Tuesday, June 10, 2014

Clouds, Wind, and a Rattlesnake

5" x 7" Oil on Panel
What a difference a day makes. The evening I wrote about in the last post had been such a pleasant experience. The very next day was... different. The painting that starts off this post was made the very next day.

I set out with a small paintbox expecting the weather to be just like the day before, but found instead very windy and cloudy conditions. Disappointing, but not reason enough to stay out of the mountains. Arriving at the place I had been the day before, I decided to leave the trail and head up the steep mountain slope several hundred feet to an area of outcrops, cliffs, and cliffrose. The weather, however, wasn't showing much concern for my painting aspirations. The wind was at times blowing perhaps forty miles an hour. Dust in the air made distant scenes look gray and washed out. A grimy film coated my skin and clothing. There was grit in my teeth.

I explored around, stopping to consider several painting possibilities. I also thought I'd try a little free climbing on some of the smaller limestone cliffs; ones only around ten or twelve feet high with ample handholds. I'm not a climber, but since I'm in the mountains a lot, a little practice could come in handy someday if I ever find myself in a situation where I absolutely have to do that sort of thing. Besides, it was a little fun.

Making use of a large crack in one cliff face to find handholds and foot placement, I climbed to the top of the twelve foot high cliff. Before hauling myself completely onto the top of the little precipice, I made a quick scan of the immediate area to be sure I could do so securely. With a surge of horror I suddenly realized I wasn't secure. A few inches from my right hand was a coiled rattlesnake! With a gasp I jerked my hand away from the snake! I hung there on the edge of the cliff, breathing hard and staring at the rattlesnake to see what it would do. My immediate concern was that it might flee for cover into the very crack I was using to hold onto the cliff. The rattlesnake did... nothing. It hadn't struck at me and was now staying perfectly still. It was a small rattlesnake, about a foot long. It was in fact the cutest little terrifying sight I ever did see. After regaining my composure, I could see no safe way to continue past the rattlesnake so I quickly and carefully climbed back down.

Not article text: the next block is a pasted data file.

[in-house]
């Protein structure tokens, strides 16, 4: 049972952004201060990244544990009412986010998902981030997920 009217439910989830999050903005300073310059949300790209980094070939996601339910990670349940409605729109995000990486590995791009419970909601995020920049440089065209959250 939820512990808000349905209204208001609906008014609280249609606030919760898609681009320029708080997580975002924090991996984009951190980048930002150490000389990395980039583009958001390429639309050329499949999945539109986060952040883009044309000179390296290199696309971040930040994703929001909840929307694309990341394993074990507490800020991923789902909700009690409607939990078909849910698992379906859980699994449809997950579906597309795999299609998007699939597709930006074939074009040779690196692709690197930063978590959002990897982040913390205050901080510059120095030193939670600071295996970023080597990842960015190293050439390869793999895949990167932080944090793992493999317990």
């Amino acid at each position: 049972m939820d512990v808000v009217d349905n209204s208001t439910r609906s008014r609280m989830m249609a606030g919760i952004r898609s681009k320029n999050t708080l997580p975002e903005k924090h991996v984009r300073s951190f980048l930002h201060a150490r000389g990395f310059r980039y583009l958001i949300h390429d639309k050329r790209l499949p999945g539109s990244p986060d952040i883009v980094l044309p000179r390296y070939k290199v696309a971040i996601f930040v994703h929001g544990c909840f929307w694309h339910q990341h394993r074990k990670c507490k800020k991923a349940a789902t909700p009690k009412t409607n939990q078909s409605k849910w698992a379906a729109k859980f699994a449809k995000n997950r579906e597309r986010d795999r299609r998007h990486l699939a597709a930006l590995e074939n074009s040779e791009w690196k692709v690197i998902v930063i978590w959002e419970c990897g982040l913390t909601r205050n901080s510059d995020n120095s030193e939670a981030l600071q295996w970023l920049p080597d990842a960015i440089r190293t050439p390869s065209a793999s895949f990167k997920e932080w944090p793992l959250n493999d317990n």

This is the guy I'm talking about!
Finding another way up around the cliff, I then hiked back down to the cliff's edge and found the baby rattlesnake still there. I snapped a few pictures of the snake and crouched, examining it. As I hovered over the rattlesnake, it slowly began to move. It first crawled into the crack I had earlier used to climb the cliff. Then the rattlesnake came back out of the crack and headed up slope. I followed it for a short distance, then let it be. This wasn't my first encounter with a rattlesnake. I've seen dozens of them. But it's the first time I've known myself to be within striking range of a rattlesnake, and the thought was unsettling.

After walking a few dozen yards away, I set up the paintbox and painted until sunset. I hiked back down after dusk, tired, dirty, and with rattlesnakes on the brain. What a difference a day makes.


David King said...

I'm glad you didn't get bit James. It's easy to forget this is rattlesnake country. When I was hiking and painting up near the Mount Olympus trailhead last week the thought suddenly occurred to me so I stepped carefully, eyes on the trail ahead and ears open for rattlers! Maybe I should add a snake bite kit to my backpack. In spite of all the challenges your painting turned out great!

James Gunter said...

Thanks, David. This one was a real "cliffhanger!"

I'm thinking I should start researching snakebite kits, too.